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DBL Ships SKUs, Margins To Retailers

At a recent visit to DBL Distributing’s 144,000-square-foot facility here, seeing its “Turbo Line” in action you get the impression that the distributor is really a manufacturer of cardboard boxes.

Actually, those boxes are filled with all types of CE products and are going to retailers nationwide that, more importantly, are packed with profits. That’s a commodity that is always in short supply in this industry, especially during a year like this one.

The visit to DBL’s headquarters came right after the company’s bi-annual Vendor Expo early in May (see story at right) and the week that the distributor published its new 1,100 page Summer/Fall catalog that features 31 new manufacturers and more than 3,000 new products.

The numbers are significant and only someone like Henry Chiarelli, chief marketing officer of DBL who joined DBL last August and was a long-time Tandy and RadioShack executive, can put into perspective. “At RadioShack we had 3,300 SKUs and we thought that was a lot. Here we have more than 18,000 products from nearly 400 vendors.”

He added, “Unless you’ve been a distributor you don’t know the thin margins you’re working on and the diversity of the product mix.”

And David Lorsch, president/CEO, who founded the business in 1989 with a 1,500-square-foot facility here, pointed out another view of the business’ scale: “We have 30,000 retail customers and handle 5,000 customer calls a day.”

While the numbers are impressive, there is a method to the madness of carrying all those products and selling them to retailers. DBL’s mission statement in a company backgrounder only has four items: “Deliver good products, offer good prices, provide good service and take care of the customer.”

The company’s motto is “The Accessories Specialists” and both DBL executives illustrated in a variety of ways how accessories provide margins for retailers across the board.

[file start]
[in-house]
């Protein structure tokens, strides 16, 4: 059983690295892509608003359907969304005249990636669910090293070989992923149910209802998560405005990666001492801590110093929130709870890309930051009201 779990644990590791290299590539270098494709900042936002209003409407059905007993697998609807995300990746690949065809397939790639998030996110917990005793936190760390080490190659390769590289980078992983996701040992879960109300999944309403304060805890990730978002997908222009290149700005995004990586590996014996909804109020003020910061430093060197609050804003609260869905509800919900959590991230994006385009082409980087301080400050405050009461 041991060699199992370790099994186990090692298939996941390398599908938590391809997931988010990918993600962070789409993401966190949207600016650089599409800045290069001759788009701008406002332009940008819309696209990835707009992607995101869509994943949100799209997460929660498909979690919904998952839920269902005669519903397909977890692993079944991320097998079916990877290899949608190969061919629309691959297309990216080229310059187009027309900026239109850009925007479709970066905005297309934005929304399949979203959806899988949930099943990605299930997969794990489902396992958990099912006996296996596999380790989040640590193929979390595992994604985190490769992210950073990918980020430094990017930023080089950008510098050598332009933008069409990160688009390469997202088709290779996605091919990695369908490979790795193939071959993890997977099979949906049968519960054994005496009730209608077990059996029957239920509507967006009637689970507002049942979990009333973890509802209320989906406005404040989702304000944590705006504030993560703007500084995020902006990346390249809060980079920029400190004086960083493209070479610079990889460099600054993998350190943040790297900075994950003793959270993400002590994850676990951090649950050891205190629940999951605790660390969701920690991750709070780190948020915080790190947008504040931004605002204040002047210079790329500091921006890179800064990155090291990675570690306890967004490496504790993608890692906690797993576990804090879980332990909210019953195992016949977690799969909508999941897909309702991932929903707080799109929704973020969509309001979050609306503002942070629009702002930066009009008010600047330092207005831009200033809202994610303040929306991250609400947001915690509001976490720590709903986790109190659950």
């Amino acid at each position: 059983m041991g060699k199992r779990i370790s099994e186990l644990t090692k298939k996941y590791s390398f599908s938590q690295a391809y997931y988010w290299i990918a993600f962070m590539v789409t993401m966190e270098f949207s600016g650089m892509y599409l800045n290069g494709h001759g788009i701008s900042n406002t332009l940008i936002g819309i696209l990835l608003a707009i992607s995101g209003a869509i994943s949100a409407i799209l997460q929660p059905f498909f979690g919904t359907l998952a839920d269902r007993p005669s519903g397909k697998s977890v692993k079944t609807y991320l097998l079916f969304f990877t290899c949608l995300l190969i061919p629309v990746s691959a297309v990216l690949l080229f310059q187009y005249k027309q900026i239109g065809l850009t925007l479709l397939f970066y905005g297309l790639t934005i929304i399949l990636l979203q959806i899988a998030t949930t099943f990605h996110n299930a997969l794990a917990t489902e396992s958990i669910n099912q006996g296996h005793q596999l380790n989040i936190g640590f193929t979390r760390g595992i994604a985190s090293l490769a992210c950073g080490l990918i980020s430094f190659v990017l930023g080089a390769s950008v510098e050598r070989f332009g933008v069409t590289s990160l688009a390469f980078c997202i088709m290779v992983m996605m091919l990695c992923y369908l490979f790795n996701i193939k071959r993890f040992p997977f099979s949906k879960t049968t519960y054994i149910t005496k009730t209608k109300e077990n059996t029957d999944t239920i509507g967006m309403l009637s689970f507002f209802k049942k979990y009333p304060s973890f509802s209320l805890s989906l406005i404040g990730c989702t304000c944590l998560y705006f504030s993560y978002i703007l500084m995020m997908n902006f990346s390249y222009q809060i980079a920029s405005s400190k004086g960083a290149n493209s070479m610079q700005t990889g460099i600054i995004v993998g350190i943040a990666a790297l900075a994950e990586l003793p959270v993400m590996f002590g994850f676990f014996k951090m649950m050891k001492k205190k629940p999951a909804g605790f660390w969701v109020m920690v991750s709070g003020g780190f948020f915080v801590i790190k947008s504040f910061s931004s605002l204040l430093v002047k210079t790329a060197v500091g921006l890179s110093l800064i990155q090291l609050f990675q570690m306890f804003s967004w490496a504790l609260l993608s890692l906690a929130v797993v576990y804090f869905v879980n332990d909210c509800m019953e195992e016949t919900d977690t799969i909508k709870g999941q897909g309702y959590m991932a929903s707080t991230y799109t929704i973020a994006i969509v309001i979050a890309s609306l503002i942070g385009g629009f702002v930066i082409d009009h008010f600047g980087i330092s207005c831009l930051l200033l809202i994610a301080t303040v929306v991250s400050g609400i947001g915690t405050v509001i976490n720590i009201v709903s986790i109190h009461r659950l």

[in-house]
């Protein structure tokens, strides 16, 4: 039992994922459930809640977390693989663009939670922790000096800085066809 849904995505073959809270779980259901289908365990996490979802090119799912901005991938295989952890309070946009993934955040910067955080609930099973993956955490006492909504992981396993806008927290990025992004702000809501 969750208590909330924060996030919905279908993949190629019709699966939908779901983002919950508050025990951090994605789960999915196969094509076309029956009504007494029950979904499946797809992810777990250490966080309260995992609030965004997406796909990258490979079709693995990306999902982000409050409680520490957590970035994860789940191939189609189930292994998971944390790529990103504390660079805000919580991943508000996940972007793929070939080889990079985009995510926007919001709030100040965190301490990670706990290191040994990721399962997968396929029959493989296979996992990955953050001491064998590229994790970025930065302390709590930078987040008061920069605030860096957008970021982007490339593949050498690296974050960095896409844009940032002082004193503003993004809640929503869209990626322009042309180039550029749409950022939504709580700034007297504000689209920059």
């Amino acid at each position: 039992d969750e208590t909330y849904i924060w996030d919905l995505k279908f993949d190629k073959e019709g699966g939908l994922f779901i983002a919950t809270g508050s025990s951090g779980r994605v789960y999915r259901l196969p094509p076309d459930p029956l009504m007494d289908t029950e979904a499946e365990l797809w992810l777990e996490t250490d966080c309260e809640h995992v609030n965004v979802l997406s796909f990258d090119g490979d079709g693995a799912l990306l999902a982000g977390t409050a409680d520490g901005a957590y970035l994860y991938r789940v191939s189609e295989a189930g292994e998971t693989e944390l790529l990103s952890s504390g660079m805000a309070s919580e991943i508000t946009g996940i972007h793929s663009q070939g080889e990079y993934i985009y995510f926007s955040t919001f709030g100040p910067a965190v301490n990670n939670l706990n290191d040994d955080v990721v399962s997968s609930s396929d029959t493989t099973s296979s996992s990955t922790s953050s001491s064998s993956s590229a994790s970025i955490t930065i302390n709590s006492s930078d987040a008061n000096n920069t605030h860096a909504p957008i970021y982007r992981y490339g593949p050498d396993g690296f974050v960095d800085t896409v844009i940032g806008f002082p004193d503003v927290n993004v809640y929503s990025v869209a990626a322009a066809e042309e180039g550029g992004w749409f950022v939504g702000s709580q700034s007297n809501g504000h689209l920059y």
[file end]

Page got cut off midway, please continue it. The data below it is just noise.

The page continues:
“We have more and more accessories in our line than ever before, such as Sony,” Chiarelli said. “In MP3 we carry cases, docking stations, ear buds and all the ancillary products to enhance an MP3 player. But we don’t carry iPod.”

Lorsch noted, “Sony has been with us for years, covering all accessories and no hardware. We are the largest independent distributor of Sony Accessories.”

And he explained how accessories are vital to retailers who sell iPods. “Apple gives retailers a small profit with each iPod that’s sold. But if you sell an improved $50 headphone with the iPod half of that price is margin. If you miss that sale you miss the margin from carrying iPod. Retailers have to have speakers, earphones and a ton of other attachments. If you aren’t selling those products you are not in that business.”

To make his hardware point as we toured the warehouse facility Lorch passed some cellphone accessories and pointed out “there is a ton of accessories available and a ton of profit to be made with it. But we don’t sell cellphones.”

Chiarelli noted that DBL’s photo and video business is “huge” because it carries cases, batteries and other accessories for the category “making it our second largest category.” In this area DBL carries the hardware. For instance, it signed a deal in April to carry Panasonic’s camcorder line. It has similar deals with JVC and Hitachi for their camcorder lines. Batteries, cases and memory for these camcorders are also “important” for DBL and its retail customers, he added.

To efficiently and profitably move all these products from a plethora of suppliers to a myriad of retailers with their margins intact, DBL constantly upgrades its order processing, especially in its mammoth warehouse. On the tour Lorsch said, “We need to be more efficient in this process. We have to get away from relying on the ‘tribal knowledge’ of experienced employees in locating products” and put in place a more systemized approach.

DBL’s aforementioned “Turbo Line” debuted in November 2006 and the line can process 1,100 boxes an hour and around 15,000 per day at peak volume. Lorsch noted, “The advantage of all this is that the cost per box shipped goes down.” And more improvements are on the way, he added.

While DBL’s bread-and-butter is accessories it also carries flat panel TV and it sees the margin problems there. “The pricing situation has brought dealer profits down. There are half the profits in flat panel [than last year]. With energy prices going up the cost of shipping flat panels to retailers becomes more and more expensive. You are chasing flat panels for not a lot of profit.”

When asked if that means that DBL will be phasing out or carrying fewer flat panel TVs this year, Lorsch answered this way: “We want to emphasize that we are the best accessories distributor in the country. We must sell more. We make more profit and so do our retailers, because accessories are profit.”

Concerning price compression Lorsch pointed out that distributors have taken on a much higher profile in recent years because manufacturers have chosen to have “fewer points of contact directly with retailers.” DBL has proven it can “serve retailers efficiently, more efficiently than manufacturers could do themselves.”